Keep your personas in marketing, but by all means communicate the insights you’ve uncovered and your strategies to address them.

Given the big investments that companies make in content marketing, you’d think that buyers would be impressed. You’d also expect that company executives would be enthusiastic about marketing results. Yet, marketers continue to struggle for budget, and buyers regularly tell us that vendor-supplied information isn’t helpful.

I’m talking about a solution to this dilemma during my presentation at this year’s Content Marketing World, which will rock the Cleveland Convention Center September 9-12. Thanks go to the “godfather of content marketing” Joe Pulizzi for inviting me back for a second year.

I’m building my CMW presentation around a buyer persona for a marketer who is considering an email marketing solution.  Many people have asked me for an example buyer persona and I’ve always regretted that I had to say no. I fully understand, however, why our clients will never allow us to share their competitive insights.

So I decided to develop this persona for an imaginary company, and could use two or three more volunteers for the interviews. If you have evaluated an email marketing solution within the last six months and can spare 30 minutes to be interviewed about that decision before August 27, please contact me. It’s fun and you’ll get to hear how we conduct buyer persona interviews.

At CMW, I will explain how marketers can become a strategic resource by changing the conversation with buyers and internal stakeholders. I’ll explain the 5 Rings of Buying Insight for the example persona and show everyone how I would use those insights to drive a competitive content strategy. I’ll also talk about how to show up as a buyer expert at planning and sales meetings, and how this small step repositions marketers as a high-value strategic asset.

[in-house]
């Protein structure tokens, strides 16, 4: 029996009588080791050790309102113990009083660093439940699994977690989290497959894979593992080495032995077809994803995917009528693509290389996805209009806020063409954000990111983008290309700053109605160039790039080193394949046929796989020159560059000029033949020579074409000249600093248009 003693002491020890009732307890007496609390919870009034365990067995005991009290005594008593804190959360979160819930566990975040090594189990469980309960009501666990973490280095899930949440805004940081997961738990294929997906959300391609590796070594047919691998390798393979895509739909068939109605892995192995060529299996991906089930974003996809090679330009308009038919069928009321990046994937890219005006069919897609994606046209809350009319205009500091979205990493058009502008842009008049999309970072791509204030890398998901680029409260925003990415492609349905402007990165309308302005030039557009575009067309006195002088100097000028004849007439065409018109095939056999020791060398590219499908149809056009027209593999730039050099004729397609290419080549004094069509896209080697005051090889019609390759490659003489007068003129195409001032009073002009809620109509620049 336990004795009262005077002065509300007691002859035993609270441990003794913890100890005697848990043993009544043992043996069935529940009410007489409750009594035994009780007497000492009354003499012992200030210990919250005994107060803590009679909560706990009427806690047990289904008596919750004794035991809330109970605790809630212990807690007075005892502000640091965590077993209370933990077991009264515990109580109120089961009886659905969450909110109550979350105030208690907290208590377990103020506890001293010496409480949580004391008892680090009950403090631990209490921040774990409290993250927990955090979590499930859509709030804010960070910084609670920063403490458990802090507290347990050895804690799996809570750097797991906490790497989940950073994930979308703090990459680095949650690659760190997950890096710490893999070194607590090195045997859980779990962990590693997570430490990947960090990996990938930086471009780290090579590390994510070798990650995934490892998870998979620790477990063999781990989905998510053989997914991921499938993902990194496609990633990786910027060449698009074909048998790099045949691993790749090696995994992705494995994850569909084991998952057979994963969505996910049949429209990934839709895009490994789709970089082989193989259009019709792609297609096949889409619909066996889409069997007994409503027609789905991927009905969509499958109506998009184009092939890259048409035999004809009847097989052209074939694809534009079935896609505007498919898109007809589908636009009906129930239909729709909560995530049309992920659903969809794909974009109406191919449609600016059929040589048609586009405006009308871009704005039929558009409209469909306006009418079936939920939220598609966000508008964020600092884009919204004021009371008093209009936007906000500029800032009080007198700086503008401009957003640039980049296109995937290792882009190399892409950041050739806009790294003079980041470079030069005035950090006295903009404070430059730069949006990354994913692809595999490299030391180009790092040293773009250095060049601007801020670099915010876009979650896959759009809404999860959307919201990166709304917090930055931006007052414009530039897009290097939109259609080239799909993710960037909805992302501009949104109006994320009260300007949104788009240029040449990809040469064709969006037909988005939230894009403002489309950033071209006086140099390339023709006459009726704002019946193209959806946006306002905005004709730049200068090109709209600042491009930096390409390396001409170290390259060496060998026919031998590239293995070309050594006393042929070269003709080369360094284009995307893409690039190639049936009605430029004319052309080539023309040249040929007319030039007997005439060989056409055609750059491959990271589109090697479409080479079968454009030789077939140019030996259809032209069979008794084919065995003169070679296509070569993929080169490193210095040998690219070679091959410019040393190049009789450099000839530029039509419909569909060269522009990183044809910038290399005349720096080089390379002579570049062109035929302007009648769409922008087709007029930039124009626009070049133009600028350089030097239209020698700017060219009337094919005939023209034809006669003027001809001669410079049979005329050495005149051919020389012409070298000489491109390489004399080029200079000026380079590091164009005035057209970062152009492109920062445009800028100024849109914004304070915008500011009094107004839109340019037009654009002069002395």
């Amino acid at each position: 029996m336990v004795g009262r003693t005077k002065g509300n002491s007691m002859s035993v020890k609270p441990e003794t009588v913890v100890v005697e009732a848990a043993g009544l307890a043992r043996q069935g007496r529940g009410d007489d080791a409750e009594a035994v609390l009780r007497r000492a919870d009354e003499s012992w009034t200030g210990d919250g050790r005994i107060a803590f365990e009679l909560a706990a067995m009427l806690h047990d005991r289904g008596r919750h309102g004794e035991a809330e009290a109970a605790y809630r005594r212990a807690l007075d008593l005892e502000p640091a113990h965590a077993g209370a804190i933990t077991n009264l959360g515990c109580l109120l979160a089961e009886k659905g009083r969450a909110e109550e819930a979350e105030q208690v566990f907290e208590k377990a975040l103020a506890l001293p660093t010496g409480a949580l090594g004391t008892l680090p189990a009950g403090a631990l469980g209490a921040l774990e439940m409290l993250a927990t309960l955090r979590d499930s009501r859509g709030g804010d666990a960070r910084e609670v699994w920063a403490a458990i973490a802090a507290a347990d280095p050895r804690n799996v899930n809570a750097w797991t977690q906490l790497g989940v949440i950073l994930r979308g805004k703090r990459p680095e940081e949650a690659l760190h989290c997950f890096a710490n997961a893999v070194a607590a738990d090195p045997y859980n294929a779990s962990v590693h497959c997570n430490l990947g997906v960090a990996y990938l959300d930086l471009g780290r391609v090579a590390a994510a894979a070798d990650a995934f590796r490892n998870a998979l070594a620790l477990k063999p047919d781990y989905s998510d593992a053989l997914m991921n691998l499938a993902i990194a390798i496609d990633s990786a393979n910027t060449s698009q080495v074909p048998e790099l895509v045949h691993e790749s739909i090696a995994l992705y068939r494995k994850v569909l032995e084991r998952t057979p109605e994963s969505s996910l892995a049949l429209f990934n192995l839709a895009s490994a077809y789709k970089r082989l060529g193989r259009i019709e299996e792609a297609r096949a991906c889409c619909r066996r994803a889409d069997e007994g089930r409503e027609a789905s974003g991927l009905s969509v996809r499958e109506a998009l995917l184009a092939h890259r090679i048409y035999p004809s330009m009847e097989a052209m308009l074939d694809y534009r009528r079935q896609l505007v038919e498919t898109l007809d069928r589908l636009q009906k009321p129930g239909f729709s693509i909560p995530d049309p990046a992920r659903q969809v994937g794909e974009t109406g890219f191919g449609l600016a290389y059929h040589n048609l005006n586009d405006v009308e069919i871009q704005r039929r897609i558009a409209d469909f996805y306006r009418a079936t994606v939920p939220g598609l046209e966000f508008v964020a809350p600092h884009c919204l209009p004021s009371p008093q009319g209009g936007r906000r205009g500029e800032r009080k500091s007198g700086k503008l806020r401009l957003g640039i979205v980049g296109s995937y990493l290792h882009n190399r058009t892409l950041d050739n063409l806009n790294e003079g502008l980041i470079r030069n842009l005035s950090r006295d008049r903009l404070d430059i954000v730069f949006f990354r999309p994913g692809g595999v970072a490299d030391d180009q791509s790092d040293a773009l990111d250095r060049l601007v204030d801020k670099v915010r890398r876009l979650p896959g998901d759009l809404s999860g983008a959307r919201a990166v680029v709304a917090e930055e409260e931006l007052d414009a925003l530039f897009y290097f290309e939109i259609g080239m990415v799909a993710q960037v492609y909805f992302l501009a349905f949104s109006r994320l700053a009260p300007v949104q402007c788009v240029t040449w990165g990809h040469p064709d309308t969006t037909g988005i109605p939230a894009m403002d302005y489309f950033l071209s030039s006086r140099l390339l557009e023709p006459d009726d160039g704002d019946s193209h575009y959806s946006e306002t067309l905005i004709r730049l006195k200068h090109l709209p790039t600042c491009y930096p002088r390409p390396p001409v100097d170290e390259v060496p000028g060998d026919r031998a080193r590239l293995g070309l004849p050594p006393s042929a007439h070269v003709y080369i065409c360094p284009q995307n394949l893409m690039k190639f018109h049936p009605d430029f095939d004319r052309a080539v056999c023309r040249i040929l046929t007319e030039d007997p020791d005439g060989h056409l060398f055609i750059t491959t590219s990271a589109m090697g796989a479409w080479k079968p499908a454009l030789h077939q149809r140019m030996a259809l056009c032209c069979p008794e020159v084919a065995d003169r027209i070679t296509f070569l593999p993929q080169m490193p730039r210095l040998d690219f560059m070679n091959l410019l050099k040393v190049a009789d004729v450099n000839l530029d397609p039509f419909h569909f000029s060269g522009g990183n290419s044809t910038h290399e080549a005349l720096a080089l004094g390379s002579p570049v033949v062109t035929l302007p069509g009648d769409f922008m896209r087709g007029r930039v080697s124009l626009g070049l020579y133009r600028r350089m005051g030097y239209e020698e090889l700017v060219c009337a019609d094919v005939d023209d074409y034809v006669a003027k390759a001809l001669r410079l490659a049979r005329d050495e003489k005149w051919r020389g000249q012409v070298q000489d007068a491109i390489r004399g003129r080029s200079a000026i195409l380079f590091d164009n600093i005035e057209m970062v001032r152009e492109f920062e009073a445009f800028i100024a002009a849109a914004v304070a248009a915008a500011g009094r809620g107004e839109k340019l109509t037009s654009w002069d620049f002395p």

I’ve decided to keep the example buyer persona secret until after Content Marketing World. But shortly thereafter, I’ll publish it here on my blog for those who cannot attend.

Want a preview of the conference? TopRank Online Marketing recently published this wonderful ebook – Content Marketing Rocks! 36 Tips from Rock Star Brands and Marketers. Thank you, Lee Odden, for including my quote (on page 27).

If you will be at Content Marketing World this year, please email me or contact me through the conference app. I don’t want to miss seeing you there!

It was 8:30 a.m. Pacific Time on January 28, 1986. This would be my second day as an Account Executive at Regis McKenna, the PR firm that Apple, Intel and most of the successful technology companies at that time trusted for their positioning and marketing strategies. I had a bit of marketing experience from my prior tech company job, but frankly, I was filled with anticipation and nervous about working for a famous PR firm.

I was in a conference room with a few of my new colleagues, preparing to learn more about my first assignment: conducting buyer interviews as a foundation for positioning an upcoming Intel launch.

Before we started our meeting, we decided to watch the televised launch of the Challenger space shuttle. Christa McAuliffe, a school teacher and the first “regular person” to become an astronaut, was among the 7-person crew. Christa’s inclusion was a part of a 1984 presidential initiative to promote the importance of teachers, science, and the space program, which meant that millions of school children were watching as the doomed shuttle exploded just 73 seconds after take-off, killing everyone on board.

Social media and the Internet had not yet been invented, but 85 percent of Americans knew about the tragedy within the first hour. The president’s plan to promote science was shattered, and the shuttle program itself was on hold for 32 long months.